Given that there is a God in heaven, a God who loves all mankind and all his creation, I really and truly believe we all need to get out of our fine clothes, suits and ties, military uniforms, shoes and such pretentious “adornment” and get down to bare feet with each other, touching each other, smiling at each other, looking each other in the eye, letting our bare feet feel the earth God gave us all to dress and to keep.

Do some walking together with each other, friends and enemies, in bare feet. It is good, it is good for the soul to walk on bare feet!



Grace & Peace,

John Cooper

Mary Magdalene

Mary Magdalene

Today is Resurrection Sunday, Easter Sunday. Our St. Ignatius reflections today focused on John 20 and the resurrection event.
My personal focus today was on all of this in relationship to Mary Magdalene. What I write is mainly out of my imagination. I think when one dies it would be good to have at least one person who really loves you, more would be better. I imagine Mary Magdalene loved Jesus the most, perhaps even more than Jesus’ mother, Mary, or even more than the Apostle John. It was a different kind of love for each of these people.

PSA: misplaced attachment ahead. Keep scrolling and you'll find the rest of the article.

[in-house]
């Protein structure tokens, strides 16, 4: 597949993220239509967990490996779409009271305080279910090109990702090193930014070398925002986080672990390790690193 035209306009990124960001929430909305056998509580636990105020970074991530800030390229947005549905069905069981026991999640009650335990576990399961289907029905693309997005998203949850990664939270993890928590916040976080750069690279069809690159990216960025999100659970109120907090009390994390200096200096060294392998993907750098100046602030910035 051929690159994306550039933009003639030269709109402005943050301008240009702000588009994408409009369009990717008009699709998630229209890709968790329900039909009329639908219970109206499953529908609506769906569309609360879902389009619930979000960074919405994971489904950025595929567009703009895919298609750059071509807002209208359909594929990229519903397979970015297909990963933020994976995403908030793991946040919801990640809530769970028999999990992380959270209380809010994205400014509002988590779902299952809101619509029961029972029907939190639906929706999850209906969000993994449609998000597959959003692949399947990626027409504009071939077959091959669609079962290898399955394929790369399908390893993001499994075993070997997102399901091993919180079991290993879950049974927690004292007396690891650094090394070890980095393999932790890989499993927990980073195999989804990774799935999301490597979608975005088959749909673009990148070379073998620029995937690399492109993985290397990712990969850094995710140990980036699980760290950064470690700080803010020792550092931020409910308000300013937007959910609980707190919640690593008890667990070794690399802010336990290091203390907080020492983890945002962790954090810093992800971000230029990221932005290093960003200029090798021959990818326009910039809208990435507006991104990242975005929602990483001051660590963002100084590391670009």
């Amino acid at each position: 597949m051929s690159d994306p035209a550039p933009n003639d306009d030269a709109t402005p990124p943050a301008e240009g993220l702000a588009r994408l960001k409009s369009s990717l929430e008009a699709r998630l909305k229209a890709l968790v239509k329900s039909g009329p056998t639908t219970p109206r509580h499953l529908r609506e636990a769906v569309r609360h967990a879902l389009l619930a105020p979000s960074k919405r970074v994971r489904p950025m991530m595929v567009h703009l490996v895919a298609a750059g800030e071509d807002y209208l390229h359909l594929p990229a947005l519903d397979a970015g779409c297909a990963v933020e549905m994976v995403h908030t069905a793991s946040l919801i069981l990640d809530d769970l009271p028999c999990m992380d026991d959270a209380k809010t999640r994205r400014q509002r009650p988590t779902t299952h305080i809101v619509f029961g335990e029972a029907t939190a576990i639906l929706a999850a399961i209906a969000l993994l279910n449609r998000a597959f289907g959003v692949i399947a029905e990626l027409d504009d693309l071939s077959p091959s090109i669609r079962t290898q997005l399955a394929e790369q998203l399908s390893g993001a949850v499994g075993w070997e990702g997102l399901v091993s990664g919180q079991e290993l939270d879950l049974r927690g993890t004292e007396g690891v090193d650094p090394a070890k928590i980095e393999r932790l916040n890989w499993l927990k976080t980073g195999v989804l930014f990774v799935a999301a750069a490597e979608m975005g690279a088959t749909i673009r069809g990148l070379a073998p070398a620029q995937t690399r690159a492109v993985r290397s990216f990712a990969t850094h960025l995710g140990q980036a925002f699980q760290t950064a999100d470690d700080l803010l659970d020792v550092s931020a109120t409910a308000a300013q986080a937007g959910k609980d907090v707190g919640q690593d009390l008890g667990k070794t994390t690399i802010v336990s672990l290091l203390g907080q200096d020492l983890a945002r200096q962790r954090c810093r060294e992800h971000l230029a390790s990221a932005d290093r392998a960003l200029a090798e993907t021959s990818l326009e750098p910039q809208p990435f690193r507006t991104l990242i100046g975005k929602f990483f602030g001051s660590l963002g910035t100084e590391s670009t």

Mary Magdalene is said to be a sinner, but we are all sinners and need to know how big of sinners we are, just like Mary Magdalene. Some say she was a prostitute, but there is no evidence of that being true that I know of. There are other ways to sin. Mary was rich. She gave lots of money to support Jesus. She loved Jesus. Jesus was broke. All He had worked for all his life physically was gone. He had some good years too, and had money at times in his life when some wealthy people around Capernaum would hire Him. One time Mary hired to make a chest of drawers for her clothing. She had some nice clothes. Some people said she should have worn more of them sometimes, but she wanted to look good to the men and be compelling to them. She was about 30 years old, a beautiful woman with long red hair. Oh, the chest Jesus built had dovetail drawer joints, hand cut ones too. The drawers opened smoothly on wood runners one would put a little wax on occasionally to make them slide easily. The air would whoosh out just right as one closed the drawers. Jesus always remembered making that chest for Mary. She paid him well and gave him a hug when delivered it to her home. Jesus loved Mary.